Rachel took a drastic adult step in launching litigation against her family. I think she’s getting bad advice!

Lawdiva aka Georgialee Lang

Could It Happen in Your Family?

DSC00507 (2)Tomorrow at 5 pm I’ll be doing an interview with Jill Egizii who is the host of her own show on blogtalkradio.com out of Springfield Illinois. Jill is a local politician and advocate for children with a special interest in parental alienation.

She’ll be discussing a story out of California involving pop radio icon Casey Kasem, now 81-years-old, who ruled the airwaves for decades as a music historian and deejay, best known for the popular show “American Top 40″ and its multiple spin-offs.

Mr. Kasem retired from radio and his impressive voice-over career in 2009 once he became debilitated by Parkinson’s disease. Recently, however, he has been back in the media spotlight as a result of a situation that is sadly, not uncommon.

Mr. Kasem’s three adult children, Mike, Julie and Kerrie, from his 7-year marriage to his first wife, Linda Meyers, have been refused contact with their father by his second wife, albeit of 33 years, whose relationship with his children was sour from the get-go in 1980.

Media reports indicate the children were very close to their father, who is of Lebanese heritage, and had regular contact with him until he became immobilized due to his illness and also lost his ability to speak.

Daughter Julie brought a conservatorship application in an attempt to become involved in his care, however, she dropped the court case after negotiating visiting time with her father’s wife, Jean Kasem.

The children’s desperate campaign to see their father has included “picketing” in front of the home he shares with Mrs. Kasem, all in an effort to gain access to him. But it is not only his children who are barred, but also close friends and long-time business associates, who participated in the protest outside his Holmby Hills estate in Los Angeles.

In December of last year, Mrs. Kasem consented to the children seeing their dad for twenty-minutes before being escorted out by a paid “bouncer”.

As a result of the profile of this family, one California legislator is proposing new law to protect disabled, elderly parents from “forced” estrangement, such as in this case.

Sadly, with the multiplicity of divorce and remarriage, there will be more cases like this and more elderly victims.

Kerrie Kasem will also be featured in this interview.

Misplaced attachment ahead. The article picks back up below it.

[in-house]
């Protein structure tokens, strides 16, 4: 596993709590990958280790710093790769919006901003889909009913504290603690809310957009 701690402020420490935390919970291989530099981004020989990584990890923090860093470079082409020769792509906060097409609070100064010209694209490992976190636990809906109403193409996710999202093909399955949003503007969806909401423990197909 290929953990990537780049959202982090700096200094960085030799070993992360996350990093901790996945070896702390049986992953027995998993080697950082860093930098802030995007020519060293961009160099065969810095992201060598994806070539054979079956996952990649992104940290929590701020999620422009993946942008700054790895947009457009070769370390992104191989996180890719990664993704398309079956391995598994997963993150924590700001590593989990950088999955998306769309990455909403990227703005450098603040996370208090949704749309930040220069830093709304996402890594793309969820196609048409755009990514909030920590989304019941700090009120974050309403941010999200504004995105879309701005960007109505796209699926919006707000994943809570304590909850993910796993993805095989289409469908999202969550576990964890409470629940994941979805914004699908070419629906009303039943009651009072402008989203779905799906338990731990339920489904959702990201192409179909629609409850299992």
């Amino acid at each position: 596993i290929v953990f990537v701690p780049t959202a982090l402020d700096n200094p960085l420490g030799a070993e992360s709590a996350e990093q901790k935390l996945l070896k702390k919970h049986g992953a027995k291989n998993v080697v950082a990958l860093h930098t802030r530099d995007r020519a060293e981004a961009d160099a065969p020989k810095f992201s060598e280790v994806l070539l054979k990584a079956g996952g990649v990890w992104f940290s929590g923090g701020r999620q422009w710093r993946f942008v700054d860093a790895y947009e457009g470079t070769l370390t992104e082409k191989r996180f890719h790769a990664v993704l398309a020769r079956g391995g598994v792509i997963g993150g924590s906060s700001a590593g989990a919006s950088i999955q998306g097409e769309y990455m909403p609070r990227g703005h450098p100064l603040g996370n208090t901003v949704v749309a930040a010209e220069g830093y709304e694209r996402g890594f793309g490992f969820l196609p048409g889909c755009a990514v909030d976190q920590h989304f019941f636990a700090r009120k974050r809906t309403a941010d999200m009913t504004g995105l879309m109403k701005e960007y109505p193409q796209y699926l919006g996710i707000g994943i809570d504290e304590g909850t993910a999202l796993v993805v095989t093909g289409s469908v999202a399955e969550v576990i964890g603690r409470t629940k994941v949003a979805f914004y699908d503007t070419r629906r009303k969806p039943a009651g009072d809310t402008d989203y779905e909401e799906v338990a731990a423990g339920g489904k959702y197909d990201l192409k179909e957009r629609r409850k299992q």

Lawdiva aka Georgialee Lang

Abducted Child Returns Home After 18 Years

GEO#1Last month a 23-year-old man walked up to a counter in the United States Embassy in Guadalajara, Mexico with his US passport and social insurance card.

His name was Nathan Slinkard and he told the Embassy clerk that he hadn’t seen his father in 18 years and wanted to go home.

In 1995 Nathan’s mother, Trena Slinkard, lost custody of him and his siblings, Sydney, age 3 and Andrew, age 7, after an Indiana judge made a custody order in favour of their father, Steven.

Trena Slinkard, in an utterly selfish move, ran with her children, ending up in Mexico, effectively severing any bond or relationship between the children and their father, who was deemed by the court to be the most appropriate custodial parent.

Steven Slinkard did what all left-behind parents do. He searched endlessly for his  children, using every resource available, but to no avail.

Despite the pain and trauma of his situation, Mr. Slinkard made the best life he could. He worked as a paramedic in Indianapolis and later became a deputy county coroner, working in the same building as the sheriff’s office, the very office that received the news and advised Steven that his son wanted to be with him.

Nathan was flown from Mexico to the Houston, Texas office of the National Centre for Missing and Exploited Children, and the following day was reunited with his dad in an emotional reconciliation.

Nathan, fluent in Spanish and English, had retained his American accent and told his father he wanted to go to university to study medicine.

Still protective of his mother, Nathan has thus far chosen not to discuss her or his siblings and their whereabouts with his father, probably because she is still facing felony abduction charges in the United States.

A happy ending, a rarity in abduction cases and still, in my view, the most destructive form of child abuse.

Lawdiva aka Georgialee Lang

Tennessee Judge Fired for Refusing to Approve the Name “Messiah” for Baby Boy

DSC01152_2 (2)_2When couples with kids separate they can fight about almost anything. One of the most common points of disagreement is what surname a child will use in the future. Mom wants her surname used by the child, while Dad wants his, or one of them proposes a double-hyphenated last name. Yes, these cases are routinely heard by family court judges, usually with little fanfare.

A naming case attracted more than the usual amount of attention when Jaleesa Martin and Jawaan McCullough appeared before Tennessee Judge Lu Ann Ballew quarrelling over what surname their son Messiah should use. The Child Support Magistrate surprised both parents when she unilaterally ordered that Messiah could not use the name of Jesus and ordered that he be called Martin McCullough.